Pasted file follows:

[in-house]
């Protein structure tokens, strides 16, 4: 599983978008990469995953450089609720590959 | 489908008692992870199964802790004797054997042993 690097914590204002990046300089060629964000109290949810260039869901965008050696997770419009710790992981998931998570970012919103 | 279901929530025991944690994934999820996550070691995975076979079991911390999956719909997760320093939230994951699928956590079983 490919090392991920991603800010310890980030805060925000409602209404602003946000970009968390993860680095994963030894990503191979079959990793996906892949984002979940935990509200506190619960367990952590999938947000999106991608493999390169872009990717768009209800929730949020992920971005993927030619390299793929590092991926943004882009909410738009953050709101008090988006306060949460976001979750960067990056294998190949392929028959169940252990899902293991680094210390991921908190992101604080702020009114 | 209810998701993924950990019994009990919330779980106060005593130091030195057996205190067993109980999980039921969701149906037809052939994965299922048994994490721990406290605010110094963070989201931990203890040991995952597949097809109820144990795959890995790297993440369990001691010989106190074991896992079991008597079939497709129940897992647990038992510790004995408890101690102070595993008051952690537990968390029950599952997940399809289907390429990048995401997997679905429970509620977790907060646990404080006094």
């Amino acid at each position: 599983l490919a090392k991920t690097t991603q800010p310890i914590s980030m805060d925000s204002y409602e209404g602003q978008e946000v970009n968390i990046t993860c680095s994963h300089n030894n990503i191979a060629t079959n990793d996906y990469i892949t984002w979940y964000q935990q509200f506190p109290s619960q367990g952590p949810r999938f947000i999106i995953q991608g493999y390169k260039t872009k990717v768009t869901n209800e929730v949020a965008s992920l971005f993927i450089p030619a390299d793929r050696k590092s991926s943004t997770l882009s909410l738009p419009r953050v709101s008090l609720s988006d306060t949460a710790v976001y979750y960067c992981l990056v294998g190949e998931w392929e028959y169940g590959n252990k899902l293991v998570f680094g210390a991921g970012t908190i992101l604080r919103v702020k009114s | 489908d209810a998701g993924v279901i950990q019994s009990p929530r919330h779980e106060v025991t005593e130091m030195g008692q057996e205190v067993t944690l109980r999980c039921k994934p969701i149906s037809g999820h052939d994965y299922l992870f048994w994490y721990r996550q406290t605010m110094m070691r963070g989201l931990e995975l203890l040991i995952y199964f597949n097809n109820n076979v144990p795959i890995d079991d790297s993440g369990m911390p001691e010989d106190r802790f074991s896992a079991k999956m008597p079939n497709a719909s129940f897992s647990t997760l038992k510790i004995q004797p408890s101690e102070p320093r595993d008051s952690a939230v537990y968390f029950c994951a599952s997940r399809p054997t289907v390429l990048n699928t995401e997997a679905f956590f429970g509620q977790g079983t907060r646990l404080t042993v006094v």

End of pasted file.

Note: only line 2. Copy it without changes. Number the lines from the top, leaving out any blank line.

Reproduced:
């Protein structure tokens, strides 16, 4: 599983978008990469995953450089609720590959 | 489908008692992870199964802790004797054997042993 690097914590204002990046300089060629964000109290949810260039869901965008050696997770419009710790992981998931998570970012919103 | 279901929530025991944690994934999820996550070691995975076979079991911390999956719909997760320093939230994951699928956590079983 490919090392991920991603800010310890980030805060925000409602209404602003946000970009968390993860680095994963030894990503191979079959990793996906892949984002979940935990509200506190619960367990952590999938947000999106991608493999390169872009990717768009209800929730949020992920971005993927030619390299793929590092991926943004882009909410738009953050709101008090988006306060949460976001979750960067990056294998190949392929028959169940252990899902293991680094210390991921908190992101604080702020009114 | 209810998701993924950990019994009990919330779980106060005593130091030195057996205190067993109980999980039921969701149906037809052939994965299922048994994490721990406290605010110094963070989201931990203890040991995952597949097809109820144990795959890995790297993440369990001691010989106190074991896992079991008597079939497709129940897992647990038992510790004995408890101690102070595993008051952690537990968390029950599952997940399809289907390429990048995401997997679905429970509620977790907060646990404080006094």